Entrepreneurship Industry News

The Hiring Hacks That Can Help Talent-Hungry Startups Land A Catch

Of all the challenges faced by startups, finding the talent they need is one of the toughest to crack. Traditional methods, such as engaging recruitment agencies and trawling job boards, can prove costly in terms of time and money, and startup founders have little of either to spare. More and more are coming up with alternative hiring strategies that are unconventional but proving effective.


The LinkedIn profile ‘giveaways’

When people update their online professional profiles on platforms such as LinkedIn, it’s often an early sign that they are looking for a new job. And Growth Tribe, Europe’s first growth hacking academy, has developed a way of detecting those tell tale signs that is helping it meet its own talent requirements.

The Amsterdam-based company, which runs growth marketing training courses, created a script that regularly scrapes and monitors the professional profiles of a pool of candidates they are interested in, and looks for any changes they make on their profiles.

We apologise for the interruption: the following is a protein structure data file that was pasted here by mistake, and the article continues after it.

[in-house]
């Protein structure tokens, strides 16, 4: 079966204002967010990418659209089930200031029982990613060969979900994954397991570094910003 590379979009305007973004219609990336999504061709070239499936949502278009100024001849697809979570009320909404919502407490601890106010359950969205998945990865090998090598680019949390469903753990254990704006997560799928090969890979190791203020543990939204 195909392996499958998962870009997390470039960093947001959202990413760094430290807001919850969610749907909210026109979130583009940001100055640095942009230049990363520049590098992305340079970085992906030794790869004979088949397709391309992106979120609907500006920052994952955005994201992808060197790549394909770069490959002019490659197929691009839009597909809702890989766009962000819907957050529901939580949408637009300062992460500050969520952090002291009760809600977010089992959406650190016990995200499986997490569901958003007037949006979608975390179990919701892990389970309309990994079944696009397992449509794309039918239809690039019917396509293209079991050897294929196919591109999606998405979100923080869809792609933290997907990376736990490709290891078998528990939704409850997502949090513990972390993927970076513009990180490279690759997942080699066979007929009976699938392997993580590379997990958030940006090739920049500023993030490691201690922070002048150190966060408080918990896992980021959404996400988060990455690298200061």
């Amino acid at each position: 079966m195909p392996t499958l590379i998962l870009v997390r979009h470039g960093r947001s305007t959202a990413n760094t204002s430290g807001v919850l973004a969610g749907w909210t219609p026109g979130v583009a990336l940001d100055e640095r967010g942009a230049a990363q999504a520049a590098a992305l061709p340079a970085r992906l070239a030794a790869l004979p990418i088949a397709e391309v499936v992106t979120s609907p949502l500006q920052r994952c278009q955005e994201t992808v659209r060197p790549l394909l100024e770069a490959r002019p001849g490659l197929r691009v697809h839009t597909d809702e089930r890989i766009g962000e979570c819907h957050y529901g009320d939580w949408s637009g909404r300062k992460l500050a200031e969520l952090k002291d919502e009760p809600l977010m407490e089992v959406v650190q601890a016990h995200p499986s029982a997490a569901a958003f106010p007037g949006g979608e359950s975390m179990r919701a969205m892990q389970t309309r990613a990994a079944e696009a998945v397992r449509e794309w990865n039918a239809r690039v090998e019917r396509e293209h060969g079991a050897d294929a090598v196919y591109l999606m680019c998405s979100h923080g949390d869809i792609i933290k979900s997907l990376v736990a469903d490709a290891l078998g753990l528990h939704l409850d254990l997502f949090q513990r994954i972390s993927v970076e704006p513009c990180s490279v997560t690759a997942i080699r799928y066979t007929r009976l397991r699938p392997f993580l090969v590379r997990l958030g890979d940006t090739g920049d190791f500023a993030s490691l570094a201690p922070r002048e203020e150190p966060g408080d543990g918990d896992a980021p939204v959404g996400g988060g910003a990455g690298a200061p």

Co-founder David Arnoux says: “We calculate how many changes are made in a period of time, waiting for any irregularities. When a person makes many changes over a small number of days it might mean that they are looking for a new position and that the time is right to make contact with them, and we then reach out to them to discuss recruitment opportunities. So far we have successfully recruited three people this way.”

Turn your customer base into your talent pool

Campus Society is a collaboration platform for students, enabling them to network and share knowledge with others around the world. It aims to break down the barriers in education and remove borders between universities.

Shortly after launch its founders discovered that the tried and tested route of enlisting commission-hungry recruitment companies to find talent on their behalf wasn’t the best approach. Instead they adopted a more organic strategy, and focused on the people who were using their platform.

Read More: www.forbes.com